Kartapur Corridor Agreement Is An Opportunity To Achieve Peaceful Indo-Pak Ties
As the 550th anniversary of the birth of Baba Guru Nanak Dev Ji approaches, Pakistan is poised to offer a tribute to that great sage and founder of the Sikh faith. On Thursday, the 24th of October 2019, Pakistan and India signed the Kartarpur Corridor agreement at the Narowal border between the two countries.
This agreement will provide access to pilgrims from India to a very holy site – the Gurdwara Darbar Sahib at Kartarpur, located in Narowal district of Punjab in Pakistan. The Gurdwara, described by some as the world’s largest, dates back to the 16th century and is believed to have been built at the spot where Baba Guru Nanak settled down to organize the nascent Sikh community. It also happens to be the place where he died, on the 22nd of September 1539. The present-day building at the site was built under the auspices of the Maharaja of Patiala in 1925 – having been repaired and fully restored by Pakistani authorities over a period from 1995 to 2004.
The celebrations for the 550th birth anniversary of Baba Guru Nanak are to be held from the 7th to the 15th of November, and the Kartarpur Corridor will open to the public on the 10th – just in time for the birth anniversary itself, on the 12th.
As part of the agreement, Indian pilgrims will not need a visa to make the 4-km journey from the Indian side of the border to the Gurdwara Kartarpur Sahib site – which has been equipped with new amenities for visitors.
There has been controversy from some quarters in India over the $20 service charge to be levied on each pilgrim by Pakistani authorities – which is slated to bring the country some significant foreign exchange. However, it would have been unwise for either side to hold such an important agreement hostage to the issue of service charges. Fortunately, the process of finalizing the agreement has been completed.
The first and most obvious benefit of the Corridor agreement is the fact that devout Sikh pilgrims from India will now have access to this vital site. They would no longer have to view the Gurdwara Kartarpur Sahib from the Indian side of the border with powerful binoculars, as has been the case up till now. In all the India-Pakistan tension, we forget that the land we live on was not always as violently divided as it has been since 1947. There are many important holy sites for Sikhs and Hindus in Pakistan and there are many shrines of veneration and devotion for Muslims in India. The land of Punjab itself – the larger chunk of which is on the Pakistani side – holds both religious and historical significance for Sikhs. Access across borders, even for sacred purposes, has been difficult throughout the troubled history of the two independent countries.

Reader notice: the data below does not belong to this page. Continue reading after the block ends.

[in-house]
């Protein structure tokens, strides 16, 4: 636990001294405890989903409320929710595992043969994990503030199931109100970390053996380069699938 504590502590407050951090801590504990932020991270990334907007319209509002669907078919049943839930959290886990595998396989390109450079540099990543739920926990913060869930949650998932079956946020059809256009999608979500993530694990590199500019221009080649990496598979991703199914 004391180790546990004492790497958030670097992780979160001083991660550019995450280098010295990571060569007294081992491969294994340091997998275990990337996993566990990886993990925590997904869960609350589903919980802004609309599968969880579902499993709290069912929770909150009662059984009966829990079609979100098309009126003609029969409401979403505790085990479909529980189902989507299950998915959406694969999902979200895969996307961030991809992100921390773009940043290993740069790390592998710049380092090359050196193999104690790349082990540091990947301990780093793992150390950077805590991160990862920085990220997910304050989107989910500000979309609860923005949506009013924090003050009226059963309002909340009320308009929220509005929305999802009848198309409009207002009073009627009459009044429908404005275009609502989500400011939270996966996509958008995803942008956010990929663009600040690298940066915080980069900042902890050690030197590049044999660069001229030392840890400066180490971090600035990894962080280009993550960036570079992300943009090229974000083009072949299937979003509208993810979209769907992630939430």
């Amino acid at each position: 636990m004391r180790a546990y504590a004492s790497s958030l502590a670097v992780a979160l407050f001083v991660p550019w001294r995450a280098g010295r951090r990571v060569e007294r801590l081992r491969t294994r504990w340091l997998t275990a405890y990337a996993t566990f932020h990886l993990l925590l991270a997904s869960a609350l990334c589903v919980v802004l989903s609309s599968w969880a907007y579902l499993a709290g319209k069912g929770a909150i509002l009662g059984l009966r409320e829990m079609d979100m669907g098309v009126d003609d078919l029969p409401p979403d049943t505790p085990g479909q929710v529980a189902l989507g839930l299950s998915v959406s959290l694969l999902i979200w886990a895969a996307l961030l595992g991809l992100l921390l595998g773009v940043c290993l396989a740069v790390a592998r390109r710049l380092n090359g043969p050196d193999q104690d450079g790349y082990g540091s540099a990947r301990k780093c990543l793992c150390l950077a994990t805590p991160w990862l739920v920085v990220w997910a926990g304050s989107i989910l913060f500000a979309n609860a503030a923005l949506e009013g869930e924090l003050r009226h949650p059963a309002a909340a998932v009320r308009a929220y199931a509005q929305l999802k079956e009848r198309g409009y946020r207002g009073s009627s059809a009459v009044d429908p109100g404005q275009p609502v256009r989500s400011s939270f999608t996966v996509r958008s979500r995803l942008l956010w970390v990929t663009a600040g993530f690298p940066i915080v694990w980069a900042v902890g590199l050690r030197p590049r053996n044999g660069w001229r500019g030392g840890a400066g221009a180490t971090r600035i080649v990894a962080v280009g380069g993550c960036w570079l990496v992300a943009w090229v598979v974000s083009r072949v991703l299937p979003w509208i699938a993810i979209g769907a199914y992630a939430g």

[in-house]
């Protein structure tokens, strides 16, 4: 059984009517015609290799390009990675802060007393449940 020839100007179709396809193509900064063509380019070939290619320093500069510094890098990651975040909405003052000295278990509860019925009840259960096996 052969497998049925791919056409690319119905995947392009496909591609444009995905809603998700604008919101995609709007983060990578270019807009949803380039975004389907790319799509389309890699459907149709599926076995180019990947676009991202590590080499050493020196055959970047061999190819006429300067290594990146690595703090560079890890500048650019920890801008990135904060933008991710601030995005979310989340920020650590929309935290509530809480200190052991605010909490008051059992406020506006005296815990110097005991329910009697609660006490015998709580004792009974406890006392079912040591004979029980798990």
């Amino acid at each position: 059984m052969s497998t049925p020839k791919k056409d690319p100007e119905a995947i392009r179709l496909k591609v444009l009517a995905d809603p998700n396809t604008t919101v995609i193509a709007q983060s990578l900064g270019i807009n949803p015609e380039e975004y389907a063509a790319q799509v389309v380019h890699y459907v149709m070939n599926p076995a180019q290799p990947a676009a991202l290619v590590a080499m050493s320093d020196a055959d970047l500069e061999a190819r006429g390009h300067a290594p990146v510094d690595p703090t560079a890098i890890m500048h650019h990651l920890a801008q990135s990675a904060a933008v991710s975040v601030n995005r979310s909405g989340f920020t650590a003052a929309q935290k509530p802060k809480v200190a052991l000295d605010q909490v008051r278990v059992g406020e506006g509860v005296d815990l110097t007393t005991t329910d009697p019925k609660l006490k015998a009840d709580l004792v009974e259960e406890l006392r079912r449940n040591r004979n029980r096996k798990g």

It is hoped that the Kartarpur Corridor can begin to start a process of lifting restrictions on pilgrimage and religious tourism.
Another impact that this agreement will hopefully have will be the possibility for populations on both sides to see each other in a new light – as nearby neighbours rather than eternal enemies. People-to-people contact and familiarization of populations with each other is often first to be attacked by anti-peace lobbies on both sides of the India-Pakistan border. There is a good reason for this! Warmongers know that their agenda can never be accomplished without pigeonholing populations in their own cultural, religious and nationalistic cages.
However, with all of that said, one unfortunate aspect merits a brief mention at the very least. While the Kartarpur Corridor opening will represent a more pleasant moment in an otherwise bleak era for India-Pakistan relations, it will also be an essentially Pakistani initiative without commensurate Indian reciprocation – at least for the foreseeable future. If Prime Minister Narendra Modi’s administration continues to give secondary importance to all bilateral engagement, until it achieves its elusive aims on security and strategic matters, it would be squandering yet another opening for diplomacy and engagement.
Perhaps a fitting way to further honour Baba Guru Nanak Dev Ji would be to take the opportunity provided by the Kararpur Corridor agreement to achieve more lasting ties of peace and love on the land where he was born and where he taught his message of human dignity and communal harmony.